Women holding a placard against gender-based violence after a workshop at Glory Summit Hotel in Hoima Town at the weekend. (Photo by John Kibego)
Gender and Women Rights Programme Officer in the National Association of Professional Environmentalists (NAPE), Saustine Namanya has decried the low government and extractive companies’ intervention in protecting women against Gender Based Violence (GBV) in mineral-rich areas.
During a one-on-one interview with Kazi-Njema News in Hoima Town at the weekend, Namanya noted that women in such areas are subjected to injustice. She observed that women have been neglected in policy and decision making on properties especially in the Albertine Graben.
The programme officer said this is more evidenced in compensation and land distribution processes. She noted that economic projects have increased GBV yet they could be at the helm of combating and ending it.
“Women in mineral-rich areas do not live a dignified life on a daily basis. Instead of seeing gender violence reducing, economic projects merely increase it at household level and places of work. Their voices are neither prioritised in policy and decision making nor visible to legislators, policy makers, mandated institutions and government officials,” she said.
Namanya wants culprits of gender-based violence to be accountable for the injustice. Her comments follow NAPE’s sensitisation workshop for women in oil-rich areas about GBV.
Women participants drawn from oil-rich Hoima and Buliisa Districts at Glory Summit Hotel in Hoima town watched a documentary film showing gender-based violence in Hoima and Buliisa and the Democratic Republic of Congo and South Africa.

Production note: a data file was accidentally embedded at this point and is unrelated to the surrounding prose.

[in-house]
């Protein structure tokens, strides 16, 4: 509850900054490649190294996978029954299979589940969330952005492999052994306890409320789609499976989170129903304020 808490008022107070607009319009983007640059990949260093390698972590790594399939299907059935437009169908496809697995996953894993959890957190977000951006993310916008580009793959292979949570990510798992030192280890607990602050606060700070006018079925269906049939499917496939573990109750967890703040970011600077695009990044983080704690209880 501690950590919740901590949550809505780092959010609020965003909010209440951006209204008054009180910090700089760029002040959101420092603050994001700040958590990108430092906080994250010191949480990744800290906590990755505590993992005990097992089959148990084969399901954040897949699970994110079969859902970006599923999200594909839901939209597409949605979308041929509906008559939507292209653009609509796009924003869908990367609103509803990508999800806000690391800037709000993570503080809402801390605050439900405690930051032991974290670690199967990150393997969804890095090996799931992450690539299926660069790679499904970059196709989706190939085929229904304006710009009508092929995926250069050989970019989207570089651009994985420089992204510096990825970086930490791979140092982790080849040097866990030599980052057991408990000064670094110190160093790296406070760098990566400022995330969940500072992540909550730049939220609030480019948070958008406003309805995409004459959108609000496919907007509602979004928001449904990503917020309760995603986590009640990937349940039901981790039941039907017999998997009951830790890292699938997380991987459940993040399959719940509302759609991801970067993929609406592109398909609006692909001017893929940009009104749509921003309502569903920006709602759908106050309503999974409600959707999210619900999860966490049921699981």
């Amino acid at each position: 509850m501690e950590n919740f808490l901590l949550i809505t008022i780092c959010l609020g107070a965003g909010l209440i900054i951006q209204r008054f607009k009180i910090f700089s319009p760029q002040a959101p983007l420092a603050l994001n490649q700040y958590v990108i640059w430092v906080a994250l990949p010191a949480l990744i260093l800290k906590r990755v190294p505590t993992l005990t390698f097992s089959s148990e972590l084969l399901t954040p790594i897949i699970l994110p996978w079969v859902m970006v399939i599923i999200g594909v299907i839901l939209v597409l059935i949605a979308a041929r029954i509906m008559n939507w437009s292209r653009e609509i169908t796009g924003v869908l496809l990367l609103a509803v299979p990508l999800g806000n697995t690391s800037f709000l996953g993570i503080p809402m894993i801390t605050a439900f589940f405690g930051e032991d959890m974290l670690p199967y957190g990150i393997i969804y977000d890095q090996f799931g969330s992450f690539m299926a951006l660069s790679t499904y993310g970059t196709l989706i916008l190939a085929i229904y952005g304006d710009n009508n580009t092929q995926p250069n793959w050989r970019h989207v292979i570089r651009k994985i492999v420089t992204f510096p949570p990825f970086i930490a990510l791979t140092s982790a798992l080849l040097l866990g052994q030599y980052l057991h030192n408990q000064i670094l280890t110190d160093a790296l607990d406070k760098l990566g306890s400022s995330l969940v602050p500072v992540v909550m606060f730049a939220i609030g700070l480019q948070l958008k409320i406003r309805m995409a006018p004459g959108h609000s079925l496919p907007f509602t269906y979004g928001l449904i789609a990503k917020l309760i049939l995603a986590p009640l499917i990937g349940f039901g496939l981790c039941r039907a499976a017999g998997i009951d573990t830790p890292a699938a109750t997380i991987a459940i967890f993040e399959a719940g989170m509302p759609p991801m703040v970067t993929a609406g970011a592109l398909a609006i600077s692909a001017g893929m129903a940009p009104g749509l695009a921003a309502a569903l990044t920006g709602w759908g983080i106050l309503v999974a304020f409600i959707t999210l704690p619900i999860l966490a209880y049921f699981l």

The documentary showed the violence women in such areas experience.
During the workshop, the Hoima district women council chairperson, Margaret Ruhiigwa lamented the violence against women after relocation and resettlement to pave way for the construction of the oil refinery in Kabaale Parish, Buseruka Sub-county in Hoima District.
She faulted government for building houses for the resettled persons in a camp design, causing discomfort among women occupants. Ruhiigwa said prior to relocation, people lived on widely spaced land.
“Women who once had privacy in their homes are now exposed to the entire camp community yet secrecy among them is paramount in their life. This is violence against women.”
Joy Rufunda, a visually impaired participant, decried the injustice women in Rwamutonga village, Bugambe sub-county now in Kikuube District suffered when one of them said in the film that security agents tear-gassed, beat up and left her husband laying unconscious in the bush when 250 families were brutally being evicted from a chunk of land to pave way for the construction of an oil waste treatment plant.
The families were evicted from two villages including Rwamutonga and Kigyayo with titles in the name of Joshua Tibagwa and Robert Bansigaraho in August 2014.
Women and their families resorted to living in Kakopo Internally Displaced Camp until court overruled the eviction.
Rufunda condemned the incident saying it was demoralising. “It was traumatising! I imagine, had that man been my husband, how could I have found him? How could I have nursed him when I am visually impaired?! Women always suffer”, she said.
She also decried rape and sexual harassment against women who should otherwise be protected against mistreatment as per the United Nations resolutions.
The United Nations Population Fund says violence against women and girls is one of the most prevalent violations in worldwide. UNPF estimates that one in three women worldwide will experience physical or sexual experience in her life. The United Nations Development Programme (
UNDP) says, globally, 35 percent of women have experienced sexual harassment. UNDP works with executive, legislative and judicial branches of government, security agencies, public prosecutors, women’s groups, civil society organisations and movements, private sector, traditional, community and religious leaders to end GBV.